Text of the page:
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Building a Future-Ready Investment Firm

Forward-looking study shows how investment providers are embracing new innovative technologies and AI as investor demographics and expectations shift worldwide.

Major new global analysis from a research coalition comprised of ThoughtLab, Deloitte, and FNZ, with support from Amazon Web Services (AWS) and Genesys and including views of 250 wealth management firms and 2,000 investors, shows that by 2028, the investment industry will look very different, with digital innovation and artificial intelligence (AI) essential ingredients of future success.

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Five key takeaways:

The research uncovered five important steps that wealth management firms are taking to become future ready:

  • Digitally transform client advice and experience. Technological advances are forcing changes to advisor roles and client experiences. Over the next three years, 60% of advisors expect to use AI tools and 67% will rely on hybrid, tech-driven approaches. Firms are behind in meeting investor preferences for engagement through mobile devices and video conferences.

  • Make client diversity a business opportunity. Firms are going up-market, down-market, and across global markets—and deeper into client niches—to find growth. They are using data to understand their clients as individuals, not investor segments, and to personalize solutions. They are also diversifying their advisor base to serve a more heterogenous clientele.

  • Drive performance through AI and digital innovation. Investment firms have made significant progress in various aspects of digital innovation, with 9 in 10 in mid-implementation or advanced in technology and process transformation—leveraging increased use of AI, data, and advanced technologies such as end-to-end platforms to shape their future strategies. The returns on their digital investments are remarkable: 44% report lower costs, 41% higher shareholder value, and 40% increased revenue.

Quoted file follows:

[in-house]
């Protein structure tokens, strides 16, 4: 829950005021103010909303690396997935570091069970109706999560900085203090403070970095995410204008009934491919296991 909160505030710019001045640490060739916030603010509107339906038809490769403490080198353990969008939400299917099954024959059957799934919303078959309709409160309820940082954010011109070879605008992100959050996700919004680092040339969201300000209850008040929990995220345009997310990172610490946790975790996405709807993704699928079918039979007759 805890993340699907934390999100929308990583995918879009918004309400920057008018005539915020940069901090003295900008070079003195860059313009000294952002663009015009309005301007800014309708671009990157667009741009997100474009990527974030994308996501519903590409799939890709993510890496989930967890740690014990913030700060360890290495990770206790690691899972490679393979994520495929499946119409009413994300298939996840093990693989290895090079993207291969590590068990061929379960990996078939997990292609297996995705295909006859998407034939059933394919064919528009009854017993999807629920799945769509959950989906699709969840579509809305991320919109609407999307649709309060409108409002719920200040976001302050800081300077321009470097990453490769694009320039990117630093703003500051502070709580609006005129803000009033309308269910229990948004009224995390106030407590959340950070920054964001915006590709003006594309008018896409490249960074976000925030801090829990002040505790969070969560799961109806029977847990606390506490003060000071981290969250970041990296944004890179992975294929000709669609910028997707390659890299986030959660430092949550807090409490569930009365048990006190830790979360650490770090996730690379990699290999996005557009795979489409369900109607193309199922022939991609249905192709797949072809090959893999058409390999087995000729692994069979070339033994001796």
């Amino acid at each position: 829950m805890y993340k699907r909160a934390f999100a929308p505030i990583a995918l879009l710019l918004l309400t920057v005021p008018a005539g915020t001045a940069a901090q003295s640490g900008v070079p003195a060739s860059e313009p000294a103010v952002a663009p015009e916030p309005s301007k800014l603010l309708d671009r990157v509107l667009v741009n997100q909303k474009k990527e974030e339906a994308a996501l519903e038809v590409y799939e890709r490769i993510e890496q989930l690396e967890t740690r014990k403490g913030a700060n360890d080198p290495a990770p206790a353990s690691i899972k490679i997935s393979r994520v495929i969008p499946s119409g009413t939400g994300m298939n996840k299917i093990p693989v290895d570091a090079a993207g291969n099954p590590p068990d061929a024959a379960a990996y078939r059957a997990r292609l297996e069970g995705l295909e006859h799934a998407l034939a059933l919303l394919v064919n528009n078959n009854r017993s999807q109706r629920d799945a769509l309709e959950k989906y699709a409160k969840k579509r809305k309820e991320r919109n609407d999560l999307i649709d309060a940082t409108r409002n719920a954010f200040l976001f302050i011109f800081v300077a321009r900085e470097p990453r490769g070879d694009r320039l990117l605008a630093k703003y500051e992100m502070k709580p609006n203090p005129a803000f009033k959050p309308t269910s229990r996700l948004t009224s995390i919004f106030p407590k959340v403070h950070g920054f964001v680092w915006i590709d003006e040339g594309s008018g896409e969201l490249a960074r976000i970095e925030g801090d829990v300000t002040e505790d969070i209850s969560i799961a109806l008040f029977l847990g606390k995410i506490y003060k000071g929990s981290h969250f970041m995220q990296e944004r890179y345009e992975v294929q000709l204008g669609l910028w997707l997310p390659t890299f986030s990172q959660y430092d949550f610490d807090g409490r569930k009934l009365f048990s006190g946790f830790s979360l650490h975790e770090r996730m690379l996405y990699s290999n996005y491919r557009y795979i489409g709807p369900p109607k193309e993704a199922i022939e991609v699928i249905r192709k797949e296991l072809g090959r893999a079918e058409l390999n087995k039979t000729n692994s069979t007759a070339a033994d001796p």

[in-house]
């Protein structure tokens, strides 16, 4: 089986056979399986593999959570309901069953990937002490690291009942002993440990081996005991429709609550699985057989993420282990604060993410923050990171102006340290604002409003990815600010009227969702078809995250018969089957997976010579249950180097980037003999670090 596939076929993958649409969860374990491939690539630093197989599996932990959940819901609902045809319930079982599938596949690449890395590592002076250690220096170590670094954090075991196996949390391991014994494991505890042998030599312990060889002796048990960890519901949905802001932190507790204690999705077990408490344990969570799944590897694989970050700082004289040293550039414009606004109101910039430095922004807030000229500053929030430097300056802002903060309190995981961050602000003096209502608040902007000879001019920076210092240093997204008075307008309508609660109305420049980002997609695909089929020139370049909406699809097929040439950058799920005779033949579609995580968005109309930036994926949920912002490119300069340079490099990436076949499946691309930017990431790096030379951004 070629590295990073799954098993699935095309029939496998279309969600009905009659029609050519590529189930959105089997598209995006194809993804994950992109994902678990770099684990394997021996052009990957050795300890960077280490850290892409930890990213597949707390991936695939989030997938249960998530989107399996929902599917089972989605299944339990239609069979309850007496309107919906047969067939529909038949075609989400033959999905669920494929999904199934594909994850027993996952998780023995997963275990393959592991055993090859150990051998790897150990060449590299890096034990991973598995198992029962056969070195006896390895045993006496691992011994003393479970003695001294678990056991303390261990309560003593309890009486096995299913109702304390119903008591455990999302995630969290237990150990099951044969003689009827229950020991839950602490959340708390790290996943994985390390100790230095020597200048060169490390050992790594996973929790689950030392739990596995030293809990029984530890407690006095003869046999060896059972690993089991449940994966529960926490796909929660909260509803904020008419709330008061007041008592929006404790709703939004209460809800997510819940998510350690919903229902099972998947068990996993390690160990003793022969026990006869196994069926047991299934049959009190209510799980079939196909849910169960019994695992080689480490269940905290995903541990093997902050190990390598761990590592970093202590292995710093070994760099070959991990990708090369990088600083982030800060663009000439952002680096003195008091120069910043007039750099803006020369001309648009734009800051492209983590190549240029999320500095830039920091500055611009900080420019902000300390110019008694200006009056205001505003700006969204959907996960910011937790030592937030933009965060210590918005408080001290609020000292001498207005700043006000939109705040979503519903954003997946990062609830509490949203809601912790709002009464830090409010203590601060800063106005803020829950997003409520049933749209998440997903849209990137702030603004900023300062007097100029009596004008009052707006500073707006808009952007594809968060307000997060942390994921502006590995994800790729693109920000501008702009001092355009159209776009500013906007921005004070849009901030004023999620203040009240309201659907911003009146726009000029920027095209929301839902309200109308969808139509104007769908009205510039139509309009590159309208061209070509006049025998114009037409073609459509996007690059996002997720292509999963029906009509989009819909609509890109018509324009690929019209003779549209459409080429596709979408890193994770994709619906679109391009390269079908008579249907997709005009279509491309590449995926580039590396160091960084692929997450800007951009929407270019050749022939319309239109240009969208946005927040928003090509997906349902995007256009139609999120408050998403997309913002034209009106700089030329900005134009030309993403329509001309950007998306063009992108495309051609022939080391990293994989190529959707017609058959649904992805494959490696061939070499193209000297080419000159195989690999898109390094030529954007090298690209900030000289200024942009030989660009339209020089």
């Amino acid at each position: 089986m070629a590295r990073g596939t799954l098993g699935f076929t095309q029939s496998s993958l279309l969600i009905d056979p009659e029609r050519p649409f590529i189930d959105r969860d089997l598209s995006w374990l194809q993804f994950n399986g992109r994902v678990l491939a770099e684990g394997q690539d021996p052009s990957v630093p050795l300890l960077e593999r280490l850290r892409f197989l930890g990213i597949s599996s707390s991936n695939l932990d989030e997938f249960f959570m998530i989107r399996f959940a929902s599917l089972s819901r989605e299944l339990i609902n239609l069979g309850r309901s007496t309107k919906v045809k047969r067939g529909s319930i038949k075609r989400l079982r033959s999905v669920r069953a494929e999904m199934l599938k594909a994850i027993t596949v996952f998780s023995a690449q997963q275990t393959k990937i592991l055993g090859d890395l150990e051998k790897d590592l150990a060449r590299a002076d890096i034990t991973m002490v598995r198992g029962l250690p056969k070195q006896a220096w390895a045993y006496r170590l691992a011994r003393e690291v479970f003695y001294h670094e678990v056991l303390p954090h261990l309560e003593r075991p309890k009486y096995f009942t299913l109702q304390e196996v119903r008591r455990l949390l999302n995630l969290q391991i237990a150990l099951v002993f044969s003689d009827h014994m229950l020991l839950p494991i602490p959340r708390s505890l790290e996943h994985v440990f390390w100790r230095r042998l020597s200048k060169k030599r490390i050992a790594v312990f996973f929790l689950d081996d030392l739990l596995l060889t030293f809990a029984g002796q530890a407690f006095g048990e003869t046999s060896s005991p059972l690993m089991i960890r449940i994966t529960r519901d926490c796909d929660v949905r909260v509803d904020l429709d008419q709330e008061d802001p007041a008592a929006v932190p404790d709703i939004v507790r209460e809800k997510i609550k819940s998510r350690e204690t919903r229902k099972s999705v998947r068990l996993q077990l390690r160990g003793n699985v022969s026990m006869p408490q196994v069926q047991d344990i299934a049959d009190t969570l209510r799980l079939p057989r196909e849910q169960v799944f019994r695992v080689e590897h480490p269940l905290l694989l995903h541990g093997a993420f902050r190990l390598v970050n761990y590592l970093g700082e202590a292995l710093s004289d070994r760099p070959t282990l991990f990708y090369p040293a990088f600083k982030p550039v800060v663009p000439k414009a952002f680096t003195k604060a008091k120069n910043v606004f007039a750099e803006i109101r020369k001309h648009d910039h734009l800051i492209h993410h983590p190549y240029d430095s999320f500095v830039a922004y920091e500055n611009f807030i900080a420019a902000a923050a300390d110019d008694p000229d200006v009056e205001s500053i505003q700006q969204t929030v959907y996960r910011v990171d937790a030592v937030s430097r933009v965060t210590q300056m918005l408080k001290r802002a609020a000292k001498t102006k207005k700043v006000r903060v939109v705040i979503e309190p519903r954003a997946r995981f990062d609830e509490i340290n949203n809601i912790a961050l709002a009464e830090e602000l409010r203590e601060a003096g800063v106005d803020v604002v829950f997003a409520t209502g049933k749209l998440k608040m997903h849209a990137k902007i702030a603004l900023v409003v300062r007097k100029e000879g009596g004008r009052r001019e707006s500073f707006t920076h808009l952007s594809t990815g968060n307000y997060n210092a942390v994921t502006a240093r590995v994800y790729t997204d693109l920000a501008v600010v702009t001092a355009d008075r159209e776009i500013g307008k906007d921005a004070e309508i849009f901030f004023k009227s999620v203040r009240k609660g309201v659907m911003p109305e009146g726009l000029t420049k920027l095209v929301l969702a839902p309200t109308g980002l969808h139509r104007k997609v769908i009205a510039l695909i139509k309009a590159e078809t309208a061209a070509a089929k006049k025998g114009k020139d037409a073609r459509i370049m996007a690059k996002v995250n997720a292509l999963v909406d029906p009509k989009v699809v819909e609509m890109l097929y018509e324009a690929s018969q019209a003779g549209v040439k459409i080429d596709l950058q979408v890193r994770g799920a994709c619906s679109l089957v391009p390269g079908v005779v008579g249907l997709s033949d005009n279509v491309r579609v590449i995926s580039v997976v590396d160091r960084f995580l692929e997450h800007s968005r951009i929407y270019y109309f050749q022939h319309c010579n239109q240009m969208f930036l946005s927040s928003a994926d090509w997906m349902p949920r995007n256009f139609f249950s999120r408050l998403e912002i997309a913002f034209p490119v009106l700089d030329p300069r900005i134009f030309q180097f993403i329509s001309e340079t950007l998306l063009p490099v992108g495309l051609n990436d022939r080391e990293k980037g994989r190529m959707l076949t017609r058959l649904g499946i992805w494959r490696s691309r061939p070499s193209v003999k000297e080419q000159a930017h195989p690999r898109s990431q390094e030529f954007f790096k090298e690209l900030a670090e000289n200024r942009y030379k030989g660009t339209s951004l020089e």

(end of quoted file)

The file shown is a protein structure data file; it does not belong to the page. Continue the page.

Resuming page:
• Rethink offerings for the next investing era.Over the next three years, investors will want higher-value products and services—from alternatives (62%), annuities (50%), environmental, social, and government (ESG) investments (39%), and custom index funds (25%) to discretionary investment (60%), tax planning (44%), and private banking (41%). To deliver, firms will use digital solutions to drive down the cost to serve.

  • Adapt business models and market positioning. A new playing field will emerge as digital entrants trigger market shifts and firms reinvent themselves and consolidate. Investor churn will add to the disruption: 56% of investors say they are considering changing providers over the next three years, with fees being the top reason.To respond, firms are lowering or capping fees, while others are building value by adding holistic and specialized planning services.

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